And every one agreed that Was it Worth While? was bad of its sort. It tried to be something it was not, and what can be more shocking?

Hubert, then, had an admirable chance of showing what effect a failure, after some years of moderate success, had on his character; and took it to the full. As the reviews came in, he grew more and more violent. It was not many days before he countermanded all the extra papers, but his faithful Press-Cutters sent in the notices religiously and he could not help reading them. Helena would come down first (she always did) at breakfast time and hide the small green envelopes, which then arrived by the last post and were brought in at 9 p.m. by the complaisant Lily.

Then what a flow of words! Poor critics, publishers, and readers; what a set they were, how blind, how asinine, how spiteful! Sometimes he would at once go to his study and write a reply, which Helena did not in every case succeed in rescuing before it got into the pillar-box, though certainly her score was bigger.

It was a trying month and he did not spare even her. When there were no reviews to tear verbally—and sometimes other ways—in fragments, he would moan plaintively that this meant he would never get another sou out of the book beyond the small advance already paid, and nobody would want to read the next one either, and Heaven knew how they would pay the house-bills.

“I don't suppose any one will even publish it,” he would say, almost gloating, like a schoolboy probing his cut finger.

“Oh, Hugh!” she cried, believing him, “it does seem awful. And to think you were so successful till you married me and had to write this terrible pot-boiler. Oh, how I wish you'd never done it!”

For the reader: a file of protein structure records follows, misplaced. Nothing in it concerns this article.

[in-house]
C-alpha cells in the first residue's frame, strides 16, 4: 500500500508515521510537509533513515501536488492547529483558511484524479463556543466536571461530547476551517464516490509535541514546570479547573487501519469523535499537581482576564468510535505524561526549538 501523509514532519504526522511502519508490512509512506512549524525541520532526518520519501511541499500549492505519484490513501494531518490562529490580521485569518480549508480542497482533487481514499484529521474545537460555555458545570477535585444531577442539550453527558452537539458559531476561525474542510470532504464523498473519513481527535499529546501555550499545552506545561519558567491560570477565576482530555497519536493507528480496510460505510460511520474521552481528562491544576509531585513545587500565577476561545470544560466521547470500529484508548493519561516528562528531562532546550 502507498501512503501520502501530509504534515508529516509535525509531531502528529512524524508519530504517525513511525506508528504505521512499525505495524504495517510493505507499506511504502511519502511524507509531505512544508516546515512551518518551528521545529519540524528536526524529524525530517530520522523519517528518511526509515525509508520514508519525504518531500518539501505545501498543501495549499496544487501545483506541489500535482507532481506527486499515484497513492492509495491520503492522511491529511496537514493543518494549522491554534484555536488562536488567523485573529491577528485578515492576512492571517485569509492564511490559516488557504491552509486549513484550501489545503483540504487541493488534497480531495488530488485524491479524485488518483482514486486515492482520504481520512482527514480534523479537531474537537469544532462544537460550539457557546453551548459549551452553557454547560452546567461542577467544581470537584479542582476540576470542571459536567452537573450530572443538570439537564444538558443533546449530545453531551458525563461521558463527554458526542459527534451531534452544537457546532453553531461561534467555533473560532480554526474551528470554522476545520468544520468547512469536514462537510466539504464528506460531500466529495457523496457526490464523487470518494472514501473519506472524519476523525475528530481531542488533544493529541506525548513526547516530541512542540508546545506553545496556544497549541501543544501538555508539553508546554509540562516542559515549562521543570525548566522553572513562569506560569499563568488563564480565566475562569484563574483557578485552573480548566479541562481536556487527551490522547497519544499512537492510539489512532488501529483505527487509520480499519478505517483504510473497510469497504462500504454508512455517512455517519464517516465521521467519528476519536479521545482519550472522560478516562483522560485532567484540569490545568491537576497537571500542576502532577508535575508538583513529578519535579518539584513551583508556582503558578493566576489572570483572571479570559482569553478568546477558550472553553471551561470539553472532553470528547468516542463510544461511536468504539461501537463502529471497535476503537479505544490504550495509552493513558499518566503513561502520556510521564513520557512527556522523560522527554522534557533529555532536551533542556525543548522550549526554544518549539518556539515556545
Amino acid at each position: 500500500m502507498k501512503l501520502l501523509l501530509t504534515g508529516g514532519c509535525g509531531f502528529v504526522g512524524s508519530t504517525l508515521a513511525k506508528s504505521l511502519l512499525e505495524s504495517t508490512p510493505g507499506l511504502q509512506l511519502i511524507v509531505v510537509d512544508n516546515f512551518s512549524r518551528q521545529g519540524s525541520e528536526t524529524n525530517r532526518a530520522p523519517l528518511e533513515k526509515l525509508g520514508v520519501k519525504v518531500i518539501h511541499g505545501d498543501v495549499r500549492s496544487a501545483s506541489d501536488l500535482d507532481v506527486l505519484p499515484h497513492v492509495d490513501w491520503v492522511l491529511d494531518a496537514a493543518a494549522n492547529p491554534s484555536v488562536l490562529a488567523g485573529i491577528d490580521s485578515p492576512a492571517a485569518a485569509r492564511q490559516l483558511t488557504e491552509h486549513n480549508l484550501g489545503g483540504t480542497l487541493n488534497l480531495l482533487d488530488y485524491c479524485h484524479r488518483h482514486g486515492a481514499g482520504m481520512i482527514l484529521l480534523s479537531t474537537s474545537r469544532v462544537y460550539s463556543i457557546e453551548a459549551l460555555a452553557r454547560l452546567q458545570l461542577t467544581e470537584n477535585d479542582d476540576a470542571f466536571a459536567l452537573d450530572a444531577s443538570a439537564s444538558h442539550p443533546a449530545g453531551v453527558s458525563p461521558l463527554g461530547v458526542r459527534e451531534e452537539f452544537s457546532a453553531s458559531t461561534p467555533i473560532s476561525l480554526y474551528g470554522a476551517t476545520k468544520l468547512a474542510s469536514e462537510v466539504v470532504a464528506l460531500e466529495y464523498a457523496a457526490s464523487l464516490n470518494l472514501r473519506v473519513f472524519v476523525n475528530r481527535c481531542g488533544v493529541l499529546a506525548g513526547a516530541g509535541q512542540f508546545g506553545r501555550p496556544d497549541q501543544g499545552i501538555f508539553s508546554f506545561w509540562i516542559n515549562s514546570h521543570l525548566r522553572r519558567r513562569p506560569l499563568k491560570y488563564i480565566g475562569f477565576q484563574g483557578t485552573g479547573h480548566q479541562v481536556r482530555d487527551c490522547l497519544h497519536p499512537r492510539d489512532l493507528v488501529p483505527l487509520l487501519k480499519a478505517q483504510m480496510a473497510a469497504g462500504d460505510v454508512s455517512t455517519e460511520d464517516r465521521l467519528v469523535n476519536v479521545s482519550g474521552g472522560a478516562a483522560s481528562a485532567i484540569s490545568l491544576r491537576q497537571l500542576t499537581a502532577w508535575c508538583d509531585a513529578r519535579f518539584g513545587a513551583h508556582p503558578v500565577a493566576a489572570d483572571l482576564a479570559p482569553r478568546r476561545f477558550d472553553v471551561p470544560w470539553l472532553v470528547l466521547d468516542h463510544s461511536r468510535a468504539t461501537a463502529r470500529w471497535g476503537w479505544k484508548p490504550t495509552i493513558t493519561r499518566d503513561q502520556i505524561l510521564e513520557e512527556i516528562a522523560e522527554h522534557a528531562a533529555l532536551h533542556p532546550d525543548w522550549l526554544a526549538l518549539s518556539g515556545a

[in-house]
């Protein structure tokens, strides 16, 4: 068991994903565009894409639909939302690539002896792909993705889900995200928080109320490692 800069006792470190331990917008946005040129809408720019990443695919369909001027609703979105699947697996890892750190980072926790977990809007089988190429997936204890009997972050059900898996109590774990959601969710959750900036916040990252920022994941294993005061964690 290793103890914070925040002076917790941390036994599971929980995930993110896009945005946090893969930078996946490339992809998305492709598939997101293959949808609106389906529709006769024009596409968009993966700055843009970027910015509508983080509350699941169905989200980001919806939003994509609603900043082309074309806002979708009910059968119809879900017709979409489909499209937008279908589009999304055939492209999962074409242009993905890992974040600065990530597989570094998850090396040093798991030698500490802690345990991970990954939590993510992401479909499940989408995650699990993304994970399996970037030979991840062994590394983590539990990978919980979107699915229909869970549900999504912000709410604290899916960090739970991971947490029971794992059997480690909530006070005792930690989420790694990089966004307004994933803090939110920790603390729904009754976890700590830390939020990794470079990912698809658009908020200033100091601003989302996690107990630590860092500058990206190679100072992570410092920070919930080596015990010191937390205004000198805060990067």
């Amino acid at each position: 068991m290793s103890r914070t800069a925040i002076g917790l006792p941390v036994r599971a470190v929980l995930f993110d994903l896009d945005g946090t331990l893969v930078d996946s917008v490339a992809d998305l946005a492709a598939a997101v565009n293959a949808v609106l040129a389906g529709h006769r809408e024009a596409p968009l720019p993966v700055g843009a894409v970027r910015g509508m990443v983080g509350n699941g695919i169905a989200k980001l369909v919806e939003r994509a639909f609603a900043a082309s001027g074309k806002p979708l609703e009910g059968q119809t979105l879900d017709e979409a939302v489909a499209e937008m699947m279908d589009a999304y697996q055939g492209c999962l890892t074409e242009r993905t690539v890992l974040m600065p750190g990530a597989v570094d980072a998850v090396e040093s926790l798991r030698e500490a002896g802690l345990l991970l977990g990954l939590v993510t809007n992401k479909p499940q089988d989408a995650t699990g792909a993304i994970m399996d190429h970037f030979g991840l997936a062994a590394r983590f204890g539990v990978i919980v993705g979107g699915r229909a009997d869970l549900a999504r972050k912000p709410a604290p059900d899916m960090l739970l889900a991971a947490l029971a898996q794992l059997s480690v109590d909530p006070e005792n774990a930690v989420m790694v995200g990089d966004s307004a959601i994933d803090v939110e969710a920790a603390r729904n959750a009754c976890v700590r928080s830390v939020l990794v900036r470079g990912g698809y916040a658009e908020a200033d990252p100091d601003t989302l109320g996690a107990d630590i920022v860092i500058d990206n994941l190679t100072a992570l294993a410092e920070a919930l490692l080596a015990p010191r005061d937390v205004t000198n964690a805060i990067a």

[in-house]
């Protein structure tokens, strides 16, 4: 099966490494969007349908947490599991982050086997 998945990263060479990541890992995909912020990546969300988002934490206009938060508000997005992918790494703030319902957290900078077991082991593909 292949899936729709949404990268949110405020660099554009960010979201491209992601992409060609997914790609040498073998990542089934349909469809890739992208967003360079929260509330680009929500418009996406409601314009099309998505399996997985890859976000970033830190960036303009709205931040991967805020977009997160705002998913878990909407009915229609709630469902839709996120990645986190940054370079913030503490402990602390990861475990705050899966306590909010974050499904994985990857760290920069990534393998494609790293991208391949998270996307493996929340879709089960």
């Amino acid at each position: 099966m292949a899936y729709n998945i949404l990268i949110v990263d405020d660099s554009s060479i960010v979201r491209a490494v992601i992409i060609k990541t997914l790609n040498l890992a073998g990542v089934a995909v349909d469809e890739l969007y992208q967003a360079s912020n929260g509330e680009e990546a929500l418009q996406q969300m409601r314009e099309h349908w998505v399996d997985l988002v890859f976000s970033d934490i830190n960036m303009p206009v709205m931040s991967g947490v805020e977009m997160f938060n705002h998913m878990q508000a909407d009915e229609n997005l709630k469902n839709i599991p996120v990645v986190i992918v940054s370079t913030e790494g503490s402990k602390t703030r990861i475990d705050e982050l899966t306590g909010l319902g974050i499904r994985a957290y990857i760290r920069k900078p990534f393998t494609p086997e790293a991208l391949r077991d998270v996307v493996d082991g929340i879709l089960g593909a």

“What, married you?” he asked, suddenly laughing. “Bother shop! Come along out and see if we can't find a good stick to throw for the hound;” and as he passed, he kissed her on the hair and drew her up on to her feet.

His moods were so abrupt, just now, that sometimes she grew frightened.

It was lucky, then, that she had got her consolation; the great secret. Geoffrey Alison was far less frequent in the house these days, not having totally forgotten yet that grip upon his throat, and she would have been very desolate when Hubert was locked in with his work if she could not have flown excitedly to hers. Absorbed entirely in the opinion and career of the increasingly contemptible Virginia, she found herself free for a while from all the worries of real life, returning to them with a mind refreshed as by the most luxurious of sleep; the reason why there will be always writers, even when cinemas and cheap editions have made it not a paid, but an extravagant, profession.

So utterly absorbed was she, indeed, about six weeks after the fatal day of publication, that the drawing-room door was open before she had noticed any warning noise outside. Helena realised that it was far too late by now to hide the sheets of manuscript and substitute a letter, as she always did. Any attempt like that would only make detection certain—and far worse.